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College admission is competitive. Students today need to work harder than ever to stand out and maximize their chance of future success. Enter the Stafford Academy for Technology (STAT) program. STAT is a four-year college-prep program of study using a hands-on, project-based model of instruction focused on Science, Technology, Engineering and Mathematics (STEM). It's goal to help equip students for any program of study in the college or university of their choosing.

This year is an exciting year for program as graduates its first class this month. Students in the program are required to complete a senior research project as part of their graduation requirement. STAT student Griffin Fountain, who will be attending Rowan University this fall, designed a flip flop that is safe for your feet. He worked with his chiropractor and a local company that designs shoe inserts to complete the project.

Adam Pruitt (Old Dominion University) and Metea Tindal (Penn State) are another example of STAT student ingenuity. These two have been working on a new rack shovel combo, involving several local companies on their prototypes.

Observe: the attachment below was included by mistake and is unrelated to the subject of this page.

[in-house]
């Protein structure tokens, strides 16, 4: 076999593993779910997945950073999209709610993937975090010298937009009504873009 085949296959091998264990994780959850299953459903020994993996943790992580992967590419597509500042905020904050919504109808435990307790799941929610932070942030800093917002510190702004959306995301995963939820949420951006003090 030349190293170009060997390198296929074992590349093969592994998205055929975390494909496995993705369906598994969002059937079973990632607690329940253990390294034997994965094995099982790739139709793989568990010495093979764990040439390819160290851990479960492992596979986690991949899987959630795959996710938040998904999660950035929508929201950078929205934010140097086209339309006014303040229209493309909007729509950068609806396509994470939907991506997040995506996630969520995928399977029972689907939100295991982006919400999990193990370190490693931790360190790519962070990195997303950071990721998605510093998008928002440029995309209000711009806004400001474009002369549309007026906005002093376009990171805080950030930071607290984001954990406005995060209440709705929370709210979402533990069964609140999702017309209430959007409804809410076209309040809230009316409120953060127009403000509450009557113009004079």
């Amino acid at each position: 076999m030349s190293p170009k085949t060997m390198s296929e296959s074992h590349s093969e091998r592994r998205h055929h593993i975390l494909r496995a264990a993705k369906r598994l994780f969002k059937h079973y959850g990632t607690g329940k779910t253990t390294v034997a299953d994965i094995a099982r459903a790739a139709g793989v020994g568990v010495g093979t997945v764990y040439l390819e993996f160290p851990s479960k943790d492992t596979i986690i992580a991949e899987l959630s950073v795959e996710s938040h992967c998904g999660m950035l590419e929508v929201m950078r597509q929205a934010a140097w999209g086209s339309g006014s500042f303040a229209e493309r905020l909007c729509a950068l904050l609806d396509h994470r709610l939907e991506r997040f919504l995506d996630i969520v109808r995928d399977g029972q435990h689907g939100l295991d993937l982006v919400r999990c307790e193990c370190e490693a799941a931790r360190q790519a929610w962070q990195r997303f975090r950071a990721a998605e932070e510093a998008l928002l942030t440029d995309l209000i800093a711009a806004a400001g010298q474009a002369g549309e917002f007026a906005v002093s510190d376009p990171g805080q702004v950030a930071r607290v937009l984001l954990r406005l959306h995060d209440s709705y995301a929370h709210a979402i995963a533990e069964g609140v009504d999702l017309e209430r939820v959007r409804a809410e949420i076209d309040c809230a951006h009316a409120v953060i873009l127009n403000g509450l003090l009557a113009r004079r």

You may curious as to how such a program came into existence. It comes from the mind of Kathy Burant, Career and Technical Education Director, who implemented the program in 2008. The program now has 240 students enrolled and its goal is to help students prepare more effectively for STEM college majors while still in high school.

The STAT program is designed to be a better way for students to prepare for college. The program is designed to help students develop a larger perspective on their field of focus rather than learning by memorizing and repeating facts. Ann Emerson, Stafford County School-to-Career Specialist, said that those who typically do best in the STAT program are those prepared to take Algebra by 8th grade. Students interested in this program, and a future career in engineering or medicine, are encouraged to be A students in math, developing strong and confident skills as they ascend to the next level.

Interested in learning more about the STAT program and its admission requirements? Visit 

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Pouches' Community Corner

On August 17, three weeks after a routine pediatrician appointment for their then 4-month-old son, Levi, Liz and Angel Colon received news that no parent ever wants to hear: Levi’s liver wasn’t processing bile correctly, and he will very likely need a liver transplant—and time is of the essence.

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Read more about baby Levi and his family's fight for a new liver.